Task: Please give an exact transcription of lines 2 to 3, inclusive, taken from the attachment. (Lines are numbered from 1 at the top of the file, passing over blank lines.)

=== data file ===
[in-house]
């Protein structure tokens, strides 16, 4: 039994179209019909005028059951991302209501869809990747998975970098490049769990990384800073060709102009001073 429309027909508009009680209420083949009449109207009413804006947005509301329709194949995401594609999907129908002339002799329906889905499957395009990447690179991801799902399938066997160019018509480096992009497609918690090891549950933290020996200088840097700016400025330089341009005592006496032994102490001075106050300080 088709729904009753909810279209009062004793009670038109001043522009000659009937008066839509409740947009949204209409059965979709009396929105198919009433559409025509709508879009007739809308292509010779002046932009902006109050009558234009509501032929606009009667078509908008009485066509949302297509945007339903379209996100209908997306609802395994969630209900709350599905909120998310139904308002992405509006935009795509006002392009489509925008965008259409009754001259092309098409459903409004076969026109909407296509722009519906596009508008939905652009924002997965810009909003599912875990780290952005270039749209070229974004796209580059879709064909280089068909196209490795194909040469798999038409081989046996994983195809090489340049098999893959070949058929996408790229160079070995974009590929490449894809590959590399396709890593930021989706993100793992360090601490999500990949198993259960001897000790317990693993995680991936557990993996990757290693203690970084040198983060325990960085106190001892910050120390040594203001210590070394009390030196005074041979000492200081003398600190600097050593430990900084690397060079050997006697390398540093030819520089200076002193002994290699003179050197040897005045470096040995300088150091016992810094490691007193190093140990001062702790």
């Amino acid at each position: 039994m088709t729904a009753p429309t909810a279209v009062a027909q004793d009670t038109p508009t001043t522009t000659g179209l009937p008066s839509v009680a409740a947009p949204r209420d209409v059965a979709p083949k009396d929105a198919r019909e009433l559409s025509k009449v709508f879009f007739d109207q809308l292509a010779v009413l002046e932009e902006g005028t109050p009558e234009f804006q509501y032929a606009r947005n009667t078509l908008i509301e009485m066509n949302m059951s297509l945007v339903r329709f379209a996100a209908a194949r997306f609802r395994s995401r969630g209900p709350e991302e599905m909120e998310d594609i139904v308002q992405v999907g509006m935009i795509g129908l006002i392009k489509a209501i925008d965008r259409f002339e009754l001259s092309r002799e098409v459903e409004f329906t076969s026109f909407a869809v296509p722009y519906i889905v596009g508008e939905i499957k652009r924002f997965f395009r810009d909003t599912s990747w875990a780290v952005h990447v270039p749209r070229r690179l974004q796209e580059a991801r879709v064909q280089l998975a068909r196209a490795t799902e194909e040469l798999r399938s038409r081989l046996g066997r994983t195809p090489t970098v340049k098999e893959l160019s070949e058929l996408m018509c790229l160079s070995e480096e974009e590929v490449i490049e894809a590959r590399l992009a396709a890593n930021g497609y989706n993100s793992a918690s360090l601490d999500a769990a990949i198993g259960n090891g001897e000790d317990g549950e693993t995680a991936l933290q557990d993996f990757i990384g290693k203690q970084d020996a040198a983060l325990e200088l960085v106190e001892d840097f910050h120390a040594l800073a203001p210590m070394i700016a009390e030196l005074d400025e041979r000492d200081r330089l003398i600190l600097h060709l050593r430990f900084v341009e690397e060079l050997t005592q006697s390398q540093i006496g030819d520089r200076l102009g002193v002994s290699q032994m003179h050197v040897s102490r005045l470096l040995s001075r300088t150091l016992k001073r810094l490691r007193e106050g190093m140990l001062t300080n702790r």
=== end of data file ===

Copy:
């Protein structure tokens, strides 16, 4: 039994179209019909005028059951991302209501869809990747998975970098490049769990990384800073060709102009001073 429309027909508009009680209420083949009449109207009413804006947005509301329709194949995401594609999907129908002339002799329906889905499957395009990447690179991801799902399938066997160019018509480096992009497609918690090891549950933290020996200088840097700016400025330089341009005592006496032994102490001075106050300080 088709729904009753909810279209009062004793009670038109001043522009000659009937008066839509409740947009949204209409059965979709009396929105198919009433559409025509709508879009007739809308292509010779002046932009902006109050009558234009509501032929606009009667078509908008009485066509949302297509945007339903379209996100209908997306609802395994969630209900709350599905909120998310139904308002992405509006935009795509006002392009489509925008965008259409009754001259092309098409459903409004076969026109909407296509722009519906596009508008939905652009924002997965810009909003599912875990780290952005270039749209070229974004796209580059879709064909280089068909196209490795194909040469798999038409081989046996994983195809090489340049098999893959070949058929996408790229160079070995974009590929490449894809590959590399396709890593930021989706993100793992360090601490999500990949198993259960001897000790317990693993995680991936557990993996990757290693203690970084040198983060325990960085106190001892910050120390040594203001210590070394009390030196005074041979000492200081003398600190600097050593430990900084690397060079050997006697390398540093030819520089200076002193002994290699003179050197040897005045470096040995300088150091016992810094490691007193190093140990001062702790």
């Amino acid at each position: 039994m088709t729904a009753p429309t909810a279209v009062a027909q004793d009670t038109p508009t001043t522009t000659g179209l009937p008066s839509v009680a409740a947009p949204r209420d209409v059965a979709p083949k009396d929105a198919r019909e009433l559409s025509k009449v709508f879009f007739d109207q809308l292509a010779v009413l002046e932009e902006g005028t109050p009558e234009f804006q509501y032929a606009r947005n009667t078509l908008i509301e009485m066509n949302m059951s297509l945007v339903r329709f379209a996100a209908a194949r997306f609802r395994s995401r969630g209900p709350e991302e599905m909120e998310d594609i139904v308002q992405v999907g509006m935009i795509g129908l006002i392009k489509a209501i925008d965008r259409f002339e009754l001259s092309r002799e098409v459903e409004f329906t076969s026109f909407a869809v296509p722009y519906i889905v596009g508008e939905i499957k652009r924002f997965f395009r810009d909003t599912s990747w875990a780290v952005h990447v270039p749209r070229r690179l974004q796209e580059a991801r879709v064909q280089l998975a068909r196209a490795t799902e194909e040469l798999r399938s038409r081989l046996g066997r994983t195809p090489t970098v340049k098999e893959l160019s070949e058929l996408m018509c790229l160079s070995e480096e974009e590929v490449i490049e894809a590959r590399l992009a396709a890593n930021g497609y989706n993100s793992a918690s360090l601490d999500a769990a990949i198993g259960n090891g001897e000790d317990g549950e693993t995680a991936l933290q557990d993996f990757i990384g290693k203690q970084d020996a040198a983060l325990e200088l960085v106190e001892d840097f910050h120390a040594l800073a203001p210590m070394i700016a009390e030196l005074d400025e041979r000492d200081r330089l003398i600190l600097h060709l050593r430990f900084v341009e690397e060079l050997t005592q006697s390398q540093i006496g030819d520089r200076l102009g002193v002994s290699q032994m003179h050197v040897s102490r005045l470096l040995s001075r300088t150091l016992k001073r810094l490691r007193e106050g190093m140990l001062t300080n702790r």